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Differentiating a Common-Law Union From Marriage in Family Law

December 9, 2019

In the past, marriage was the most popular option for couples who intended to spend their lives with each other. Nowadays, other arrangements are becoming more and more common. One alternative that many couples choose is a common-law union. There are many similarities between a common-law union and a marriage. However, a marriage and a common-law relationship are recognized in different ways by family law in Toronto when deciding certain matters. If your relationship is thriving, the differences may not be of any concern to you. But your relationship status may affect your rights should your union come to an end.

The main differences between a common-law union and a marriage

Marriage requires a formal, legal ceremony while a common-law union is one in which an unmarried couple lives together. As soon as a married couple signs their marriage certificate, they are recognized as spouses. On the other hand, family law in Toronto sees common-law couples as spouses only after they have cohabitated continuously for at least three years, or if they are in a committed relationship, have lived together for any period and have a child together.

Here’s how the law views your relationship in relation to specific matters:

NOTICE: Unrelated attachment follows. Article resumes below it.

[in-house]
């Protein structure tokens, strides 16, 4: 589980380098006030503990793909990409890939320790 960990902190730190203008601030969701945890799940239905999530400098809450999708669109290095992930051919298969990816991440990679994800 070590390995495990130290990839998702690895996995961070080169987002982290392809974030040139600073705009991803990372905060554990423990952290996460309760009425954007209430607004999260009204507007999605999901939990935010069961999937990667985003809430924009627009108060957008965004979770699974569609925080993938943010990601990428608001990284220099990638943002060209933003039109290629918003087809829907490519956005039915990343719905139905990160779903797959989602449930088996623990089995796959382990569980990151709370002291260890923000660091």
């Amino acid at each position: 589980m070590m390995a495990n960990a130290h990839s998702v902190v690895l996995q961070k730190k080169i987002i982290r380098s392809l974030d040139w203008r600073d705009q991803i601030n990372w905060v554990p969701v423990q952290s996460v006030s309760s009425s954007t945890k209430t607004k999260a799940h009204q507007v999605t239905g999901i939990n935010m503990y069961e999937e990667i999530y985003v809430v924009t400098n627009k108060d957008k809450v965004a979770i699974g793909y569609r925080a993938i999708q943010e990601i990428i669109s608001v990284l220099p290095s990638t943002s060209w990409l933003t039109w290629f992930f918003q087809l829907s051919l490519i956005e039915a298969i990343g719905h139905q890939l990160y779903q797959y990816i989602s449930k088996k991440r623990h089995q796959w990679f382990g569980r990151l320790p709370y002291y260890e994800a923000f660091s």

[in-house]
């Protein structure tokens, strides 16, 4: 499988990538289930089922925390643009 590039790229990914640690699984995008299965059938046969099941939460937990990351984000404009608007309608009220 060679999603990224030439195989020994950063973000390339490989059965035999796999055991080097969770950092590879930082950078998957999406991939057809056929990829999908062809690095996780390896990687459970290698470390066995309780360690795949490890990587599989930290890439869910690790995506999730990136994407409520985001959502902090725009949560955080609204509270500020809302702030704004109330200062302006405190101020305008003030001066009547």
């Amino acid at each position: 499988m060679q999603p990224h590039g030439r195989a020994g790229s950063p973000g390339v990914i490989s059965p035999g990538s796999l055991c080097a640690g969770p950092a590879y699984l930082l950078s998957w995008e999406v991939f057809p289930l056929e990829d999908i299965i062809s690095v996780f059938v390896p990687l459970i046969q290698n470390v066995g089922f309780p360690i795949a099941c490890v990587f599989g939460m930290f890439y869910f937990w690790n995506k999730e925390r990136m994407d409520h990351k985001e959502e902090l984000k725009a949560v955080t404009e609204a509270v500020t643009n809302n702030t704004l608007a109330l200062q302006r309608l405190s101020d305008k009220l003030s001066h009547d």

Spousal and Child Support

At the end of your relationship, you may be entitled to spousal support, whether you are married or a common-law spouse. Likewise, your children will still have a right to child support regardless of your relationship status.

Child Custody and Access

As is the case with financial support, your relationship status has no bearing on your parental rights. So, if you have children, you and your spouse will have equal rights and responsibilities for the care of your children unless otherwise dictated by a court order.

Division of property

The law has specific guidelines for how property will be split between couples that were formally married, but there are no such guidelines for common-law spouses. For that reason, the division of assets is more complicated for unmarried couples. When a common-law union ends, the courts will look at the duration and the extent of your investment in the relationship to determine how assets should be shared.

Who gets the house?

Another matter in which you will see a difference between a marriage and common-law union is when it comes to who will maintain ownership of the house in which you lived. In a marriage, you will have an automatic legal right to the marital home, regardless of who made the purchase. At the end of a common-law union, the spouse that is the legal titleholder will keep the house no matter how long you lived together.

Do you need the help of a Toronto family lawyer?

A separation does not always play out the way you think it will. Therefore, you should consult a family lawyer to ensure your rights are protected, whether you were married or in a common-law relationship.

If you are separating from your spouse and searching for a Toronto family lawyer, contact us at Baker and Baker Family Law. At Baker and Baker Family Law, we can help you and your spouse to create a legally binding separation agreement. In this contract, we can address issues regarding child custody, access and support; spousal support, possession of the marital home and division of property, as well as any other matters that are important to you and your family.

So, what are you waiting for? Give us a call today to schedule an appointment with one of our experienced Toronto family lawyers. Let us show you how we can help.

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